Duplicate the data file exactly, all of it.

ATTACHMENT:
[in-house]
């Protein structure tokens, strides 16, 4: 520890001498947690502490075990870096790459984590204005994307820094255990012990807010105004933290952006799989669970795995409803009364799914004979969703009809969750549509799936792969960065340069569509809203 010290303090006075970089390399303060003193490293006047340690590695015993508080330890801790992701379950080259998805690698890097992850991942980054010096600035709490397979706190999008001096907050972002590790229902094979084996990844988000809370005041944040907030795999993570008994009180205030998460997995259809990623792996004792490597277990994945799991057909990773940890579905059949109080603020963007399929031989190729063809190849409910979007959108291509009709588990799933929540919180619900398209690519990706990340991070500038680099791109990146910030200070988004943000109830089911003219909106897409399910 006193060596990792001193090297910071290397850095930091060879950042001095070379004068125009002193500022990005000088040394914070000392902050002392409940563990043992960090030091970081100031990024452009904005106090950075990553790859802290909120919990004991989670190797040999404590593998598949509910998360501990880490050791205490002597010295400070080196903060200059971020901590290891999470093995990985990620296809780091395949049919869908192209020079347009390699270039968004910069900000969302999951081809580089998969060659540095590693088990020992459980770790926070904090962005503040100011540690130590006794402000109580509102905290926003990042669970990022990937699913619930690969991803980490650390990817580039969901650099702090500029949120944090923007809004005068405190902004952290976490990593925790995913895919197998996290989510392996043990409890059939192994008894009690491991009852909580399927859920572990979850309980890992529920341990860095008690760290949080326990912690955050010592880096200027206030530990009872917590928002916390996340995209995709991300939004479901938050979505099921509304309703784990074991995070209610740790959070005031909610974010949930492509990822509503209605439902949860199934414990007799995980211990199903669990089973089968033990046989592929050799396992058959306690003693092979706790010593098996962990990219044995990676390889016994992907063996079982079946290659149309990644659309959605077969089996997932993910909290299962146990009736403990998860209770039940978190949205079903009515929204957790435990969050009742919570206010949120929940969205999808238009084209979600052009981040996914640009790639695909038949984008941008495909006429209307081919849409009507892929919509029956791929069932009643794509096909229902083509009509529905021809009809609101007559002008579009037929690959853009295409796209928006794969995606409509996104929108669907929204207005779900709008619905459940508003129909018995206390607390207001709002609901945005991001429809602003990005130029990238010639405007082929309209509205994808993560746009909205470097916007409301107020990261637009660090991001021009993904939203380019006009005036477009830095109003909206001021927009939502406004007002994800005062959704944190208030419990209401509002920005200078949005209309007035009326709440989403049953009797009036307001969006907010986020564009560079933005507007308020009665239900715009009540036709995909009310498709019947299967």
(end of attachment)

[in-house]
């Protein structure tokens, strides 16, 4: 520890001498947690502490075990870096790459984590204005994307820094255990012990807010105004933290952006799989669970795995409803009364799914004979969703009809969750549509799936792969960065340069569509809203 010290303090006075970089390399303060003193490293006047340690590695015993508080330890801790992701379950080259998805690698890097992850991942980054010096600035709490397979706190999008001096907050972002590790229902094979084996990844988000809370005041944040907030795999993570008994009180205030998460997995259809990623792996004792490597277990994945799991057909990773940890579905059949109080603020963007399929031989190729063809190849409910979007959108291509009709588990799933929540919180619900398209690519990706990340991070500038680099791109990146910030200070988004943000109830089911003219909106897409399910 006193060596990792001193090297910071290397850095930091060879950042001095070379004068125009002193500022990005000088040394914070000392902050002392409940563990043992960090030091970081100031990024452009904005106090950075990553790859802290909120919990004991989670190797040999404590593998598949509910998360501990880490050791205490002597010295400070080196903060200059971020901590290891999470093995990985990620296809780091395949049919869908192209020079347009390699270039968004910069900000969302999951081809580089998969060659540095590693088990020992459980770790926070904090962005503040100011540690130590006794402000109580509102905290926003990042669970990022990937699913619930690969991803980490650390990817580039969901650099702090500029949120944090923007809004005068405190902004952290976490990593925790995913895919197998996290989510392996043990409890059939192994008894009690491991009852909580399927859920572990979850309980890992529920341990860095008690760290949080326990912690955050010592880096200027206030530990009872917590928002916390996340995209995709991300939004479901938050979505099921509304309703784990074991995070209610740790959070005031909610974010949930492509990822509503209605439902949860199934414990007799995980211990199903669990089973089968033990046989592929050799396992058959306690003693092979706790010593098996962990990219044995990676390889016994992907063996079982079946290659149309990644659309959605077969089996997932993910909290299962146990009736403990998860209770039940978190949205079903009515929204957790435990969050009742919570206010949120929940969205999808238009084209979600052009981040996914640009790639695909038949984008941008495909006429209307081919849409009507892929919509029956791929069932009643794509096909229902083509009509529905021809009809609101007559002008579009037929690959853009295409796209928006794969995606409509996104929108669907929204207005779900709008619905459940508003129909018995206390607390207001709002609901945005991001429809602003990005130029990238010639405007082929309209509205994808993560746009909205470097916007409301107020990261637009660090991001021009993904939203380019006009005036477009830095109003909206001021927009939502406004007002994800005062959704944190208030419990209401509002920005200078949005209309007035009326709440989403049953009797009036307001969006907010986020564009560079933005507007308020009665239900715009009540036709995909009310498709019947299967």